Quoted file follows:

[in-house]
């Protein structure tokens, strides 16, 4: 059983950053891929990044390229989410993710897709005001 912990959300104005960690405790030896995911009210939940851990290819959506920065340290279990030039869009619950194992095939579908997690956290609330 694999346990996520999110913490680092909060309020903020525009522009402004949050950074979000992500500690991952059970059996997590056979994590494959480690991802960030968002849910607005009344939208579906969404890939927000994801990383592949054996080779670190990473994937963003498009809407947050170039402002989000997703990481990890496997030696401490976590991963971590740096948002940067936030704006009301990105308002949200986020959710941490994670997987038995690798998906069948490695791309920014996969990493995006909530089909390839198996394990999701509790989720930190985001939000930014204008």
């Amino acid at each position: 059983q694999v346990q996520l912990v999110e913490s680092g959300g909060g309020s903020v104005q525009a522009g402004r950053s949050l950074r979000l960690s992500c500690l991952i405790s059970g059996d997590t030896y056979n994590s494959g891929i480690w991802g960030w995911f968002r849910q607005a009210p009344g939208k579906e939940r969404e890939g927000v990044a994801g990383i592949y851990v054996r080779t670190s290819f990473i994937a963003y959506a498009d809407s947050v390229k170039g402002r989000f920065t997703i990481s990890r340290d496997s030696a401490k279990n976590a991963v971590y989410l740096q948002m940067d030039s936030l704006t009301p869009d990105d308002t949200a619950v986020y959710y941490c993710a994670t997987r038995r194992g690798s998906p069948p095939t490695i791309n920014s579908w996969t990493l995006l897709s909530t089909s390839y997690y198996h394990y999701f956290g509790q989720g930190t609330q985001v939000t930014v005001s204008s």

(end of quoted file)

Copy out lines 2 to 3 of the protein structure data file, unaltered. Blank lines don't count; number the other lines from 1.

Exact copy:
């Protein structure tokens, strides 16, 4: 059983950053891929990044390229989410993710897709005001 912990959300104005960690405790030896995911009210939940851990290819959506920065340290279990030039869009619950194992095939579908997690956290609330 694999346990996520999110913490680092909060309020903020525009522009402004949050950074979000992500500690991952059970059996997590056979994590494959480690991802960030968002849910607005009344939208579906969404890939927000994801990383592949054996080779670190990473994937963003498009809407947050170039402002989000997703990481990890496997030696401490976590991963971590740096948002940067936030704006009301990105308002949200986020959710941490994670997987038995690798998906069948490695791309920014996969990493995006909530089909390839198996394990999701509790989720930190985001939000930014204008």
């Amino acid at each position: 059983q694999v346990q996520l912990v999110e913490s680092g959300g909060g309020s903020v104005q525009a522009g402004r950053s949050l950074r979000l960690s992500c500690l991952i405790s059970g059996d997590t030896y056979n994590s494959g891929i480690w991802g960030w995911f968002r849910q607005a009210p009344g939208k579906e939940r969404e890939g927000v990044a994801g990383i592949y851990v054996r080779t670190s290819f990473i994937a963003y959506a498009d809407s947050v390229k170039g402002r989000f920065t997703i990481s990890r340290d496997s030696a401490k279990n976590a991963v971590y989410l740096q948002m940067d030039s936030l704006t009301p869009d990105d308002t949200a619950v986020y959710y941490c993710a994670t997987r038995r194992g690798s998906p069948p095939t490695i791309n920014s579908w996969t990493l995006l897709s909530t089909s390839y997690y198996h394990y999701f956290g509790q989720g930190t609330q985001v939000t930014v005001s204008s």